TEXT OF INTERVIEW
Tess Vigeland: Even if you're not worried about your bank, chances are you're worried about your investments. Whether it's your 401(k) or college savings account, those balances aren't looking very pretty. If you're about to cut and run., wait 'til after you hear from our next guest.
Jason Zweig is a personal finance columnist for the Wall Street Journal and he recently participated in an experiment where he looked at some scary images and then was coached through some mental tricks to lessen the shock.
Jason, what made you subject yourself to this kind of mental punishment?
Jason Zweig: Well, what prompted me to do this is if there's ever been a time where the stock market has scared the daylights out of people, I would think it would be the last few weeks and people are really terrified at what's happened to their portfolios raising the question of whether there's something you can do to control your fears and enable you to think a little more calmly, because selling is one thing but selling purely because you're terrified is another.
Vigeland: So what is going on in our heads as we're watching our 401(k) balances take a nosedive?
Zweig: Well, as your 401(k) implodes, what's happening is there's a particular structure in the brain called the amygdala which scientists have show is one of the fear centers and it kicks in with incredible speed and that can lead you to act in a way that might be against your long-term best interest.
Vigeland: It sounds like we're talking here about the basic fight or flight mechanism, aren't we?
Zweig: Yeah, that's exactly what it is. This process in your brain can get you into trouble as a long-term investor, but of course it keeps us alive when we're confronting almost any kind of natural danger, whether it's a snake slithering across the path in front of us or a lion jumping at us -- anything like that.
Vigeland: So what's the answer then? What did you learn in terms of helping the rest of us take a chill pill instead of dumping all of our stocks?
Zweig: When something is really frightening you -- as a stock market crash will -- you have to say to yourself, "Use your words" and come up with a way to describe what's happening in a scenario that's less threatening. So one simple suggestion is instead of comparing the value of your portfolio now to where it was at its peak, instead ask yourself if the investments that I own were actually given to me as a present, would the recent decline in their prices make me want to return them or now that they're on sale, maybe I should go and put some of my own money into them. Once you start that process, you'll find yourself feeling calmer and more rational about it.
Vigeland: Except I have to say that it's hard to think of it as a gift when it's my own hard-earned money that's already in there.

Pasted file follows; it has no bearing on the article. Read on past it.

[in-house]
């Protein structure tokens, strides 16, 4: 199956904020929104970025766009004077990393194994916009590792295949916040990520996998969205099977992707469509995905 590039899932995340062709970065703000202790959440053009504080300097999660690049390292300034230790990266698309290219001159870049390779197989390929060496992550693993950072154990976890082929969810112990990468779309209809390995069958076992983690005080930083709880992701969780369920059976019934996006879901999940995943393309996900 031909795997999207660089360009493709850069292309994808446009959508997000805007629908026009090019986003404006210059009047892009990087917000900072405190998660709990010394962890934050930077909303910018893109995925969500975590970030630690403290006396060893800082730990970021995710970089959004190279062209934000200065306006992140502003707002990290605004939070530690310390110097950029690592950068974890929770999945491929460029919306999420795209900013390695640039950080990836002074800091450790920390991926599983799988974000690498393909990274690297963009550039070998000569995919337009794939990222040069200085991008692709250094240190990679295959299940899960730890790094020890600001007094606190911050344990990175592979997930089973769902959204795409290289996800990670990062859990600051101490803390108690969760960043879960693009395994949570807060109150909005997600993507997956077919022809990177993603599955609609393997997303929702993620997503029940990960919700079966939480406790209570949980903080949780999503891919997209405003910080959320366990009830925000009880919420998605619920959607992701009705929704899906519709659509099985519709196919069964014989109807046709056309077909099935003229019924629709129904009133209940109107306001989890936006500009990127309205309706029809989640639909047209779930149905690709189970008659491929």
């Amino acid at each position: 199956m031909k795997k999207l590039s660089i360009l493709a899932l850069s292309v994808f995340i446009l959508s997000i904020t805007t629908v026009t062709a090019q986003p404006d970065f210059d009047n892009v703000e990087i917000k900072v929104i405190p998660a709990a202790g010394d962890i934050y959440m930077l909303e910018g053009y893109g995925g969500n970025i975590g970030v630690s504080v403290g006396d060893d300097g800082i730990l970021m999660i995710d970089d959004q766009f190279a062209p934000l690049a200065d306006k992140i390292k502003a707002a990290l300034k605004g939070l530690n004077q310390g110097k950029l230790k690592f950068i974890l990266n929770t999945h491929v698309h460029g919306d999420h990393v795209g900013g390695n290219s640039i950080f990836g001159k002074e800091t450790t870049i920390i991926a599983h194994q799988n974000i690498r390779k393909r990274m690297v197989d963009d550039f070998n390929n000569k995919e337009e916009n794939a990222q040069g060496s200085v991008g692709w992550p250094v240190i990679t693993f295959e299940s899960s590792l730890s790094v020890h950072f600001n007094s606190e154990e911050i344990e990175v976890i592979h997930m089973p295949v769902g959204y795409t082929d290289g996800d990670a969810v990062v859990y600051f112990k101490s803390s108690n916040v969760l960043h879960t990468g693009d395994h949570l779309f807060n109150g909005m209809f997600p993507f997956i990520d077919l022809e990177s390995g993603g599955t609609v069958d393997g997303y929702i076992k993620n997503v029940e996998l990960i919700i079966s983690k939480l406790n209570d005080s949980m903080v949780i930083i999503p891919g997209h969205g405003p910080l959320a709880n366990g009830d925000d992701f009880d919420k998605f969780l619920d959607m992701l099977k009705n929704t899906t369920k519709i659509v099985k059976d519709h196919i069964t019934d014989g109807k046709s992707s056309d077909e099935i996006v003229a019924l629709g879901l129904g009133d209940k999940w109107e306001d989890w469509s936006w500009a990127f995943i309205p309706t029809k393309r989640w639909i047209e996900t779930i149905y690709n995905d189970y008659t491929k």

Zweig: Well, then try another strategy, Tess. Imagine that you had to advise someone you know. Think of the questions you would ask. You'd probably ask things like "Is your original rational for making this investment still valid? Other than the price, what else has changed?" There may be negative answers to those questions, but those are the right ways to think about it rather than just "The stock market is crashing; I've got to get out!"
Vigeland: Of course, when we're talking about an official bear market, we're not just talking about a small one-day downtick. A lot of people are looking at 20 percent losses.
Zweig: Yeah, that's correct and that's why it's important not to try to minimize the fear and the pain
you feel. I'm not saying that you shouldn't be afraid and I'm not saying that losing money doesn't hurt; it does. But there's a big difference between between feeling afraid and acting afraid. One thing I recommend: Fill the blanks in a simple sentence and it goes something like this: "Today, the Dow closed _______ and that made me feel _______" and you'll suddenly see that you're really letting yourself be hostage to what other people do and you'll almost certainly be sorry later.
Vigeland: Alright, well Jason, I guess we'll see if people follow this particular prescription and I think from now on I'm going to be referring to you as Dr. Zweig. Thanks so much.
Zweig: Well, thanks Dr. Vigeland. Great to be with you.
Vigeland: Jason Zweig's is a personal finance columnist for the Wall Street Journal and the author most recently of "Your Money and Your Brain."
Vigeland: And an update on an story we aired earlier this year about all those hidden fees in your 401(k) program. This week, the Labor Department proposed some new rules that would make it way easier to figure out just what those fees are costing you. You have until September 8 to let 'em know what you think.